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Facebook social partnering is the cat’s meow for one rescue

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If you are looking to increase your Facebook following, you might want to talk to Ava Gardner. Not THE Ava Gardner who stole Ol’ Blue Eyes heart. This Ava Gardner is a cat whose enormous popularity supports the belief held by many that cats rule the Internet.  Ava Gardner the Cat’s Facebook page has managed to attract a following of 326,000 fans – and she’s not even Grumpy.

Ava’s popularity even confounds owner Susie Newton. Two years ago, she got the idea to put up a Facebook page for her Tuxedo cat that was found stray in 2011 in the San Francisco Bay Area and turned over to a cat welfare group.  Ten months later, Newton and her family adopted Ava.  What followed once Ava’s page went up is the stuff of Facebook legends. Her popularity just took off and today the 12-year old kitty basks in the adoration of her thousands of  fans.

Newton, who claims no social media marketing experience, soon saw the potential in her social media darling to save the lives of other cats in need. A volunteer with several Bay Area cat rescue groups, Newton began including posts about other homeless cats on Ava’s page. The posts, which she consistently updated three to four times a week, boosted Ava’s popularity and helped other rescued cats find homes.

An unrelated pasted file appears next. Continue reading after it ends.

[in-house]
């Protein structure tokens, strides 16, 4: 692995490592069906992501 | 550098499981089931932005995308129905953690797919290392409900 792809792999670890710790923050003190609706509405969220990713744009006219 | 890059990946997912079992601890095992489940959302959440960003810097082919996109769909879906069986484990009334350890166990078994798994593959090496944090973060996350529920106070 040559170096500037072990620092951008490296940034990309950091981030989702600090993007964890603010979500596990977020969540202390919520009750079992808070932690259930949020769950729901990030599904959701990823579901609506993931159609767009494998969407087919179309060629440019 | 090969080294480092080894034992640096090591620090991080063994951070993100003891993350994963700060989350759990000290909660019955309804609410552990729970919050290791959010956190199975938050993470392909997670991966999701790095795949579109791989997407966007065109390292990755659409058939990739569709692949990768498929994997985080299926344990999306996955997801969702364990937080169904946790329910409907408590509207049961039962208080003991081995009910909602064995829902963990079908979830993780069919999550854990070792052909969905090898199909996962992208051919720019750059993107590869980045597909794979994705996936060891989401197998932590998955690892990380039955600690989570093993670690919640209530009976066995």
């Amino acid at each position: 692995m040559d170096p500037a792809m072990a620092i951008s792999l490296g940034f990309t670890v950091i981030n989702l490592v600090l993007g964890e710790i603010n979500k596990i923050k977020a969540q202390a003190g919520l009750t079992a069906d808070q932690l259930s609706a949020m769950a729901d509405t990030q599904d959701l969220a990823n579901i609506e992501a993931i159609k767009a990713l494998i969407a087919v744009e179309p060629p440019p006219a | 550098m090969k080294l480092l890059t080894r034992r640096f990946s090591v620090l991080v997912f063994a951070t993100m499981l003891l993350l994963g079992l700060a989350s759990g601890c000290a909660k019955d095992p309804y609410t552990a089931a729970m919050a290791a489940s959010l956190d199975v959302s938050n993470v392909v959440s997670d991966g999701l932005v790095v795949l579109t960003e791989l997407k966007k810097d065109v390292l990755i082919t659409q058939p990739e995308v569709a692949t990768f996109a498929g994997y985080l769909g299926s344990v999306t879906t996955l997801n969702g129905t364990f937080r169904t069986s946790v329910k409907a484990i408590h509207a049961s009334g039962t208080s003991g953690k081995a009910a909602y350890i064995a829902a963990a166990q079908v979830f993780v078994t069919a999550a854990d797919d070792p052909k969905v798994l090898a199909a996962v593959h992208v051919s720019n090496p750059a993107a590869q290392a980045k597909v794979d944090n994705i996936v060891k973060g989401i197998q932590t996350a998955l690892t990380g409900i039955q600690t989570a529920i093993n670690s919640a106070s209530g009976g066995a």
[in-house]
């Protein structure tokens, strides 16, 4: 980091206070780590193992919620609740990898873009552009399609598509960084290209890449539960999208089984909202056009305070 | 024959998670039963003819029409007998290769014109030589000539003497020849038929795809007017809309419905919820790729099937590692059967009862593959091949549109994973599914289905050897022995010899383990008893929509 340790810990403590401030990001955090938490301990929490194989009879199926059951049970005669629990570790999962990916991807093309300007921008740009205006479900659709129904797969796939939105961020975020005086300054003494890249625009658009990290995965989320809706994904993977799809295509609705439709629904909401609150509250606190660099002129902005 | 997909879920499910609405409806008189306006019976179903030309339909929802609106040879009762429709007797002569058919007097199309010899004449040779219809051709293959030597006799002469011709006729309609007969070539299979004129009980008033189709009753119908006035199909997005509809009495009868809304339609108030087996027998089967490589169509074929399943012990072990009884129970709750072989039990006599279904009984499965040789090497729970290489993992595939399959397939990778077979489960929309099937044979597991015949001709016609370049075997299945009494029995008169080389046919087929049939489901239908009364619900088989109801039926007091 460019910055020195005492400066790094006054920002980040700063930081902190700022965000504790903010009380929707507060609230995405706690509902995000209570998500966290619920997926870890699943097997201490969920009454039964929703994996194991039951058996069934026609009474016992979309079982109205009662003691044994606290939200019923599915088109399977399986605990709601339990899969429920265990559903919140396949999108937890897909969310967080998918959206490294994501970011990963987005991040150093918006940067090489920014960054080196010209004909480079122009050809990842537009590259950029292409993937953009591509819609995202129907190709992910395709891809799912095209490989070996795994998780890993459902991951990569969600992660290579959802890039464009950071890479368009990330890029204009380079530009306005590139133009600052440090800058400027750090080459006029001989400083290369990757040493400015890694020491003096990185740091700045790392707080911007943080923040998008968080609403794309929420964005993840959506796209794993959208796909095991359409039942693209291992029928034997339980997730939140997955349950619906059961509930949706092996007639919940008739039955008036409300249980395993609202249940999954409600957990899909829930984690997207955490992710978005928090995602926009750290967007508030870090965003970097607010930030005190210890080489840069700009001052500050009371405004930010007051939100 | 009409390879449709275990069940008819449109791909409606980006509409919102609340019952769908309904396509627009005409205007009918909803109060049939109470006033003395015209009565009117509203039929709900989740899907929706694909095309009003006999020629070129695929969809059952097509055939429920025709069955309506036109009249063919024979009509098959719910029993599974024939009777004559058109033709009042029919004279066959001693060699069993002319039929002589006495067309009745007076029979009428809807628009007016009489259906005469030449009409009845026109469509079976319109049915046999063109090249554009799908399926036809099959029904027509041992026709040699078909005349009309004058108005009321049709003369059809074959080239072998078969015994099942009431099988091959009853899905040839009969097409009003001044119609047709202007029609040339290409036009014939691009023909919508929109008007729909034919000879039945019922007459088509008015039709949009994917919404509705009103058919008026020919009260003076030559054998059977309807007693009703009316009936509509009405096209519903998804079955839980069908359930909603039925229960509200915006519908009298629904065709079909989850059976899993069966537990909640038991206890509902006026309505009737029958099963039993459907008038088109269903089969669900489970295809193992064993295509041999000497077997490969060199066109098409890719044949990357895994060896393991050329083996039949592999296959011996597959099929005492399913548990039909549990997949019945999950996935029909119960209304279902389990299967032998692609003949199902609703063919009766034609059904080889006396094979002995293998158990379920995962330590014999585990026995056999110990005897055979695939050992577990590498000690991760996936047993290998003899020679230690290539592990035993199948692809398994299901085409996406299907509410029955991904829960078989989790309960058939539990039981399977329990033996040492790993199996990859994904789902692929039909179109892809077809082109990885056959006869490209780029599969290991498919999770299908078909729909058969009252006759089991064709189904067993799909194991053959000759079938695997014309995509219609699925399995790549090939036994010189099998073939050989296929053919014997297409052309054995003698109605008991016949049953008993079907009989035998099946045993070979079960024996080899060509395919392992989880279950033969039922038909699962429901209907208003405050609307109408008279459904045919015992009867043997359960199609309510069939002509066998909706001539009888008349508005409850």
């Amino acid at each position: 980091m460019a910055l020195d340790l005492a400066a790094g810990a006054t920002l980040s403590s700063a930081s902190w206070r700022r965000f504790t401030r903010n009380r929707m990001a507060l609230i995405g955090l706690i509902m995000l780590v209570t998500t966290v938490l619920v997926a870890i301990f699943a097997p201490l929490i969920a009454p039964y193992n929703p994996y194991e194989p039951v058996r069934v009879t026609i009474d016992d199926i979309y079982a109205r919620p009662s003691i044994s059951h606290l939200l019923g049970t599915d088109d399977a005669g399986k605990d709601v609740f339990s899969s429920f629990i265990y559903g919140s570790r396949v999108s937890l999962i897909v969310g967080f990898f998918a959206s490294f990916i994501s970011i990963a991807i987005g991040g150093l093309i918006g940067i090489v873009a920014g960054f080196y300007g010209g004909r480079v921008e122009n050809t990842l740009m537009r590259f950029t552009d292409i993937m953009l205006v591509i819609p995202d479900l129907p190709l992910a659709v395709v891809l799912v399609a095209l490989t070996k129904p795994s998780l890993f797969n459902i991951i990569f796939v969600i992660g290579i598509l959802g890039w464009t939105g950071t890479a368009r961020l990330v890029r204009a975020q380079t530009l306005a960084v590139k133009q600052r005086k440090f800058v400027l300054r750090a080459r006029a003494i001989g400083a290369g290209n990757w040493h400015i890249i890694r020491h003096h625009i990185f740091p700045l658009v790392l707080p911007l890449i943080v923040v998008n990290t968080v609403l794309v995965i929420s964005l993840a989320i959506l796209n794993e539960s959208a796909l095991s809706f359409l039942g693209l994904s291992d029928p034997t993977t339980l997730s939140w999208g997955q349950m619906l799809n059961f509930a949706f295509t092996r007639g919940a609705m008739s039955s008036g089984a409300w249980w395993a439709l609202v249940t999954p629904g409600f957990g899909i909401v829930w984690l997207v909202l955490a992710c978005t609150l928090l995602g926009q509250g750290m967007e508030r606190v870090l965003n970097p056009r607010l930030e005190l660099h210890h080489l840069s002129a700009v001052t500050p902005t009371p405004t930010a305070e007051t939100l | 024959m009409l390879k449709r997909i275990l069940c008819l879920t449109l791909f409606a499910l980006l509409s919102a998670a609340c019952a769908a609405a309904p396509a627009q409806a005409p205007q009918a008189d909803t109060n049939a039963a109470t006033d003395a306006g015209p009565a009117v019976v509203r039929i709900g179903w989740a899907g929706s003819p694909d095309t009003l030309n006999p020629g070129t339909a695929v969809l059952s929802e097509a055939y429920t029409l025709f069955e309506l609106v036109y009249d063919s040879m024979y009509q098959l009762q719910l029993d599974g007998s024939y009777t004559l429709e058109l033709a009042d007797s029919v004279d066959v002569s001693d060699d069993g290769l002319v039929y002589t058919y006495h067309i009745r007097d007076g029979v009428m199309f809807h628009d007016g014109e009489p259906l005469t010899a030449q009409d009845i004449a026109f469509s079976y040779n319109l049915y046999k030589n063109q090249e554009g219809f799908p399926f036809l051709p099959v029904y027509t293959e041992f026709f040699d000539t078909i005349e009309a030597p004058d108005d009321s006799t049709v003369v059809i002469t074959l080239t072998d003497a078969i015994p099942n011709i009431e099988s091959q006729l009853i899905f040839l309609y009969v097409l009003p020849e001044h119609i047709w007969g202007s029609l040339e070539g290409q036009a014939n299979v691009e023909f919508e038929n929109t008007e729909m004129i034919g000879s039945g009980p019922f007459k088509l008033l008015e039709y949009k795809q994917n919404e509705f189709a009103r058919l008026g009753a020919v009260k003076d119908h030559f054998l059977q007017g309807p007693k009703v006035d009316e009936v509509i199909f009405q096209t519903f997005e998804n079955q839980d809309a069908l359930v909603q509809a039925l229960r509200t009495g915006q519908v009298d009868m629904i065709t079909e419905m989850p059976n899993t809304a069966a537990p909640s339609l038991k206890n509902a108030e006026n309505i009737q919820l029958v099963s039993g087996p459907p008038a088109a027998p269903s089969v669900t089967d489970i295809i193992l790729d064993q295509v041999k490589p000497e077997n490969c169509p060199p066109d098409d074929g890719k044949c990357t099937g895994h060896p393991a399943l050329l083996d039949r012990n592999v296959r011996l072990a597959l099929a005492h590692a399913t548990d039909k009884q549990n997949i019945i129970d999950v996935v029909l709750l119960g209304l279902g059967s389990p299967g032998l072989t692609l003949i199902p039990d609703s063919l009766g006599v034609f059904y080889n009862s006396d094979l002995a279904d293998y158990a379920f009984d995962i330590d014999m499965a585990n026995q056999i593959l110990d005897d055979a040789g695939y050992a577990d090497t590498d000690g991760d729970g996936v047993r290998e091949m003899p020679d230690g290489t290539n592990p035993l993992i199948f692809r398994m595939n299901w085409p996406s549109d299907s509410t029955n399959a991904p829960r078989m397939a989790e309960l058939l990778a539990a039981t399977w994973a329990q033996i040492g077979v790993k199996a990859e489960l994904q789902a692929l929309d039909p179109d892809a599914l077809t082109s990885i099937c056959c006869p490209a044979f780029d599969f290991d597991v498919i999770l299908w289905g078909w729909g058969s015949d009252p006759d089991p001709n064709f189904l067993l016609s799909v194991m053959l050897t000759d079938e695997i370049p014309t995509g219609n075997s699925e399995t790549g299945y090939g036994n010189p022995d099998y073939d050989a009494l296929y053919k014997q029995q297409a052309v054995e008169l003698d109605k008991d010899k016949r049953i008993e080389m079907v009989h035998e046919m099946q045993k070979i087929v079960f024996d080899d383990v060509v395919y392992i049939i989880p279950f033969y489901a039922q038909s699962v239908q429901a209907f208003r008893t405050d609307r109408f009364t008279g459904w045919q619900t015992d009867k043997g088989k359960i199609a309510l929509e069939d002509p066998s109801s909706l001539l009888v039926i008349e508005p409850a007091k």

Last July, Newton began volunteering with Maine Coon Adoptions (MCA), a highly regarded San Francisco area rescue group. Among her primary activities, Newton took over managing MCA’s Facebook page, which had already attracted about 4500 loyal fans. Newton began re-posting MCA Facebook posts on Ava’s page.  By the end of the year, the social partnership proved to be hugely successful. MCA’s following tripled to 15,000, and continues to climb, and Ava’s fame spread even further

Newton actively posts for the MCA page about four to five times a day and tracks what posts are the most popular. She varies the posts between adoptable cats featured on MCA’s website, upcoming events, and special fundraisers. But the posts that get the most likes and shares are the ones about adopted cats living the good life in their new homes. As Netwton puts it, ‘Everyone loves to see the cats living happily ever.”

Ava Gardner the Cat and Maine Coon Adoptions highlight the value of establishing a social partnership to help grow your follower base.  Ask an affiliate or partner to mention your company or organization in their blog, share your posts on their Facebook page or give you a re-tweet, and return the favor.

Ava was a rescued cat who now is sharing her limelight to help other cats in need. You can’t get much more social than that.



Written by Barbara Kohn

February 17th, 2014 at 10:12 pm

Follow Me! Converting Social Media Leads

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I have been receiving a lot of spam messages lately from hucksters offering to sell me Facebook “Likes.” The most common come-on is $60 for 600 Likes:

Addition of 600 REAL Worldwide Facebook Fans’ “Likes” for $60

- All Likes/Fans Will Be a Mix Of Male And Female Real random Worldwide People.

- Likes/Fans come from real active people from our Facebook applications(~400) and websites(~200).